by Franky Verdickt
Franky Verdickt was born in Belgium in 1971. In 2007 he completed his masters from Luca School of Arts in Belgium with the project ‘Fantasma’. His personal works has been exhibited and awarded worldwide, in 2015 he won the Lensculture Exposure Award and was nominated for the Moscow International Foto Award (MIFA) for his series ‘The South Street Village’. In 2015 he published his second book ‘Nobody likes to be hindered by worldly troubles’. Franky Verdickt currently lives and works in Brussels.
As most Europeans, I live in an place where everything which surrounds me has history. More and more I saw the emerging of places which looked the same. First, by asked myself the question how it is to create a place from nothing, creating a place with no precedent history, how is it possible to induce identity, as the place where we live derives greatly our identity. Secondly, we live in a world with an increasing world population where the need of new living places is evident and crucial. So, building these new places it creates economy and work. And therefore I became interested in who was building these places, the construction workers.
The more I continued my research the more it seemed that creating a places to live seems to go together with exploitation of the workers, fighting against hostile nature environments, colonizing living space of others, or simply making lots of money. It seems that the only way we can create a place to live is by employing larges companies who think for us on how we have to live. The choice on how we can live is reduced to the creativity and commercial interests of large companies. The freedom to decide for people how to live is very limited. The way we are living is dominated by market logics, by cost efficiency. In most of the construction sites the workers are not able to buy what they are building. In Egypt and in China the workers had to live on the construction site since no adequate lodging was made available for the workers. The best working conditions were in Brazil as the workers can organise themselves in unions. The workers in the West Bank live in a perverse situation, the working conditions are fairly good and the wages are way much higher then what they could earn in Palestine, but these Palestinian workers are building houses for Jewish settlements, which makes it a pervers situation, once the settlements are built, they are not allowed anymore to enter the new Jewish settlement, it becomes part of Israel and not Palestine.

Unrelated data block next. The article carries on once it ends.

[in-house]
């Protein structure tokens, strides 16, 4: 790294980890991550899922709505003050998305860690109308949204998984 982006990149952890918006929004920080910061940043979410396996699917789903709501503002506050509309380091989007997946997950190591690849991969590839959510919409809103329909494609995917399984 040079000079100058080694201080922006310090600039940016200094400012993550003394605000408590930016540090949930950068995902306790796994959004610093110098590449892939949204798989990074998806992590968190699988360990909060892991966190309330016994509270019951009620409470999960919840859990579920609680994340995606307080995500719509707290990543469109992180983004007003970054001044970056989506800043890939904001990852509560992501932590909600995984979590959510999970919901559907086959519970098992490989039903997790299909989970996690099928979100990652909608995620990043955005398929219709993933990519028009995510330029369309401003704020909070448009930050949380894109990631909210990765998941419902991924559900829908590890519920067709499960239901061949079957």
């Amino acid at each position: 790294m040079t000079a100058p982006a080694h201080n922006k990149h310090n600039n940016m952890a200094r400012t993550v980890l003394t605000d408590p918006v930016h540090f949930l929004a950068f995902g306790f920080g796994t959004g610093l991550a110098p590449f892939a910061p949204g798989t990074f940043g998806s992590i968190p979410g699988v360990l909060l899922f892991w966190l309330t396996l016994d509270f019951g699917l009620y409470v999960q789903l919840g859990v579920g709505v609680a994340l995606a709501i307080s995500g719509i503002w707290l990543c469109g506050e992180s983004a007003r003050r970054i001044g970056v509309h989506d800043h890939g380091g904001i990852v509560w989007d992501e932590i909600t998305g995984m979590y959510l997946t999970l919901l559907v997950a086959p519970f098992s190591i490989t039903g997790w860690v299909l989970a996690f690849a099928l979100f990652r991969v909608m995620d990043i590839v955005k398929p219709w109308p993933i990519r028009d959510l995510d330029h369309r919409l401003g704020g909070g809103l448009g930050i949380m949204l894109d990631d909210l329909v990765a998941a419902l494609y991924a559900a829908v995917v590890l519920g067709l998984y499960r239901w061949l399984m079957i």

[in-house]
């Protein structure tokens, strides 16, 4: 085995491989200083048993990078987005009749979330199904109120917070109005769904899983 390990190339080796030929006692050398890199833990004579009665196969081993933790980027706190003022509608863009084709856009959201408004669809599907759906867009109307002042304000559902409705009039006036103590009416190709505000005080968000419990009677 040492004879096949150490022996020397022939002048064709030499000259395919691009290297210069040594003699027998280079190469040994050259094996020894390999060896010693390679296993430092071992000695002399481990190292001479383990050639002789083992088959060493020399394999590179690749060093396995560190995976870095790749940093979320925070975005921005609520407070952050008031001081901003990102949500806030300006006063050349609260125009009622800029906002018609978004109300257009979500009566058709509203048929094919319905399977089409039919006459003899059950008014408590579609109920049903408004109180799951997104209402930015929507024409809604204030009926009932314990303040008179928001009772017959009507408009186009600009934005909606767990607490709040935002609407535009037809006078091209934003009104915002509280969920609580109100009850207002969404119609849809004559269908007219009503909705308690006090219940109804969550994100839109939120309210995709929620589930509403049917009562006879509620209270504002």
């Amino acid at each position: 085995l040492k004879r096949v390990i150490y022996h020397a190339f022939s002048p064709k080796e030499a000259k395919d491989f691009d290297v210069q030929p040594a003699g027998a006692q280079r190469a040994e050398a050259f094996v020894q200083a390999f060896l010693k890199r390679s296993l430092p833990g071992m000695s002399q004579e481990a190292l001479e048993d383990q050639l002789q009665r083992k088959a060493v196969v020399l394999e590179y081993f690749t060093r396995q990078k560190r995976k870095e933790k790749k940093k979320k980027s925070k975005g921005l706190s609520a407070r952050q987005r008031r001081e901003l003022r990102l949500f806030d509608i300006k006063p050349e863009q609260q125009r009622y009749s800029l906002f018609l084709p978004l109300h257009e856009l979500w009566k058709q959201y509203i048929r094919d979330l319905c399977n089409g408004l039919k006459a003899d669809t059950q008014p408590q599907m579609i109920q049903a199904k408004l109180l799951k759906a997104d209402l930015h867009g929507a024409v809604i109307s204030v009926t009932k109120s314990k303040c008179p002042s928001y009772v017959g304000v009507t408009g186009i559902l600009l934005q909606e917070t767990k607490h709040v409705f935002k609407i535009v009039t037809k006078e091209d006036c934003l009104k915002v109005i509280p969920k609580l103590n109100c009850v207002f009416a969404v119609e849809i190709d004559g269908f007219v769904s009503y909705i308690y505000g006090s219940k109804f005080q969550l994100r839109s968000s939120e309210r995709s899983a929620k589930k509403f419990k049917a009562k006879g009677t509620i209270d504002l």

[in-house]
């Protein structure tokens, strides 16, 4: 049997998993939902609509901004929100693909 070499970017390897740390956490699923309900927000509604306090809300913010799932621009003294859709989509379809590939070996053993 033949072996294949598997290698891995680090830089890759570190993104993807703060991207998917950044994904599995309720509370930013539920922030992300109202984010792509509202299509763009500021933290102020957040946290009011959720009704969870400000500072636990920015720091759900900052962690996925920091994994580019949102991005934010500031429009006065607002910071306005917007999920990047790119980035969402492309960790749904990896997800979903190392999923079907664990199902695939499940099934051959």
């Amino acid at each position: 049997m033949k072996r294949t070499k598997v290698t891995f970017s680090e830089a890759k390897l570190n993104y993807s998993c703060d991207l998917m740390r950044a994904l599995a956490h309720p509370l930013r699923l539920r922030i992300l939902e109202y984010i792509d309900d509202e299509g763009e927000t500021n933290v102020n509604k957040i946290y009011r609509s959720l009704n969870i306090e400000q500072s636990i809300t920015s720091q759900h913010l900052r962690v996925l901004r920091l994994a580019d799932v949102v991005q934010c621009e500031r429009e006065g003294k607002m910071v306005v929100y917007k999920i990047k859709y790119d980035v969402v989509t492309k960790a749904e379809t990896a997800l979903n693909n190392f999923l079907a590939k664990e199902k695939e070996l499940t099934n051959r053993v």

In Regained Paradise I show the problematic relation we have in creating places to live. By choosing construction sites as a subject matter, I start at the beginning of a place, a point zero, the place where mostly nothing has been build on before, or were all traces have been removed. I traveled throughout the world and found lots of construction sites in the middle of nowhere, like as they were settlements.
During the three year of this project, I have been documenting construction sites in China, Egypt, Brazil and Israeli settlements in the West Bank. My photographs aim to have a better understanding on how and on which terms we are expanding this world we are creating for ourselves.